Here's one you won't see everyday!!!!!


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John Holbrook
August 24, 2010, 09:23 PM
I was in South Vietnam in 1967 doing Bomb Damage Assessment. The Navy was using MK 82 500# bombs that were dated back to WW II!!! Many were not detonating and the VC were digging them up and making booby traps out of the explosive.. I was a Navy CPO and was the leader of an EOD team. We usually had a Army or Marine Squad assigned to protect us depending on where we were working and the local conditions.. We would dig up these duds, remove the fuses and then detonate them...

On one of these missions, we ran into a little trouble with some VC. I was at the time carrying an M14 after a bad experience with an M16A1. I stepped from behind a tree and came face to face with a VC. He was just a boy, about 14 or so. He was armed with an AK and had a pistol in his hand. As he raised the handgun and began to point it in my direction, I brought the M14 up and fired two quick rounds, both of which hit him in the chest...

He fell back against a tree and I moved over to him and kicked the pistol out of his hand. After the situation stabilized, I picked up the pistol and saw it was a Victory Model S&W. I observed a bullet sticking out of the barrel, so I emptied the chamber of live rounds, which were WW II dated USGI, and dropped it into my pack.

When I had a chance to examine the gun, I could feel lumps in the barrel and so I knew that there were rounds in the barrel. I brought the gun with me when I flew back to the ship on my way back to the States. At the time I was working part time for Dick Green at his gun shop on Whidbey Island, WA. I removed the barrel and using a dremel tool, I cut a section out of the barrel and found 9 rounds stuck nose to tail!!!!! That means he had to reload it at leaast once!!!!! I made a new barrel for it, and that is why the barrel lug is cut off.... I replaced the original barrel in the receiver when I started working the gun shows. Thousands of people have seen this relic...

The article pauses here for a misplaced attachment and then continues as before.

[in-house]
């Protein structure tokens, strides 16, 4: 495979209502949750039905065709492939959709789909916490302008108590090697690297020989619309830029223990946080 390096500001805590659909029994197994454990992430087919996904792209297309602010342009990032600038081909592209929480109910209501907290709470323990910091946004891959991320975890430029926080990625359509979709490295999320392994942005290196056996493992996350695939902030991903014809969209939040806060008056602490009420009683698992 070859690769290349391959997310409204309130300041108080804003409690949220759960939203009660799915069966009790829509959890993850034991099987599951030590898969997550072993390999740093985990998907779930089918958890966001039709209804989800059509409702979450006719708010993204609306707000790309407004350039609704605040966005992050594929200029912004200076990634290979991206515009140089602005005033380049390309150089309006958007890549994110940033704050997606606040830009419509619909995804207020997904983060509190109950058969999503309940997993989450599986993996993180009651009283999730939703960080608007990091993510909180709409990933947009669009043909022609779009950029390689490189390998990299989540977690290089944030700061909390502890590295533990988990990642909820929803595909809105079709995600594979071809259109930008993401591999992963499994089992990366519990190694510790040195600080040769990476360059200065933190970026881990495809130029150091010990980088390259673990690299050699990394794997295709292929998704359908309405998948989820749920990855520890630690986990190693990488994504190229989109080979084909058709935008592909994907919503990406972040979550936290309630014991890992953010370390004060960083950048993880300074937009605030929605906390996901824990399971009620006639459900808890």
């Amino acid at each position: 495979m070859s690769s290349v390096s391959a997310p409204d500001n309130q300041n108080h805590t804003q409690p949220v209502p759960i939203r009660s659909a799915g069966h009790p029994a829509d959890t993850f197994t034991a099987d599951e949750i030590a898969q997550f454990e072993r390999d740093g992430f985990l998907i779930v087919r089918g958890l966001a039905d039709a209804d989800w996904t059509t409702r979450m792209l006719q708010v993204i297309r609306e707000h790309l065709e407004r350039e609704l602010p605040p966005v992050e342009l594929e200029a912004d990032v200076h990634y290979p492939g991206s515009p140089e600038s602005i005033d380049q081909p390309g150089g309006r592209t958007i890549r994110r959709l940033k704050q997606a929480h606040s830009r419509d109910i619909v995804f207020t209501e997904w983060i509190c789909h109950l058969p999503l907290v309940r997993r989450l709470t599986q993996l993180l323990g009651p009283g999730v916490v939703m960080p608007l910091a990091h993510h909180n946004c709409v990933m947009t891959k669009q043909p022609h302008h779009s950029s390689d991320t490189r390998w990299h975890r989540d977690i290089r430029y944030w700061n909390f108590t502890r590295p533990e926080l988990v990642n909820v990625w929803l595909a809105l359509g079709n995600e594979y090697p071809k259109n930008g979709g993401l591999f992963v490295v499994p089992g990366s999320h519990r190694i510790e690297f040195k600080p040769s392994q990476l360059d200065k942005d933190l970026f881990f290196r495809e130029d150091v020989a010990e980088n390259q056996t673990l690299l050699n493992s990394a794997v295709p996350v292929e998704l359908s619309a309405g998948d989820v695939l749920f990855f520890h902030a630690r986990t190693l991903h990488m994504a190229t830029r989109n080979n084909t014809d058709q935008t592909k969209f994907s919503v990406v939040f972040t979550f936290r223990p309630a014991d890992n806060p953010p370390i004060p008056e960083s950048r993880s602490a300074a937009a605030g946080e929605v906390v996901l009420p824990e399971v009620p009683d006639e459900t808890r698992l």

This pistol is chambered in .38 Special, however the barrel is marked .38 S&W CTG. which is a different round.... However, they are both .357 bullet diameter. the round sticking out of the barrel is a tracer, which is probably the curprit, and the rest are GI Ball....

http://www.fototime.com/%7BDAD41746-FF26-4182-8F17-4C32E06BDFD1%7D/origpict/S%26W%20.38%20Vietnam.JPG

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dawico
August 24, 2010, 09:32 PM
I have a buddy that did something similiar with a 32 caliber trying to work up lighter loads for Cowboy Action Shooting. He only had five stuck in it though.

tincanhunter
August 24, 2010, 09:43 PM
To do that and not blow up, that's one tough pistol.

WardenWolf
August 24, 2010, 10:29 PM
. . .

Wow. Just wow. Quite a story, and amazing the thing didn't blow up. I suspect all the rounds were bad in some way, though; otherwise it would have blown. I've heard lots of reports of WWII .45 ammo degrading to the point of extended hangfires and other malfunctions. I believe they may not have bothered to seal the primers on World War II pistol ammunition, as it seems to have aged much worse than the rifle ammo and other ammo made since the war. The jungle environment would have further accelerated its decay, and chances are it barely went boom at all by the time that poor boy got it.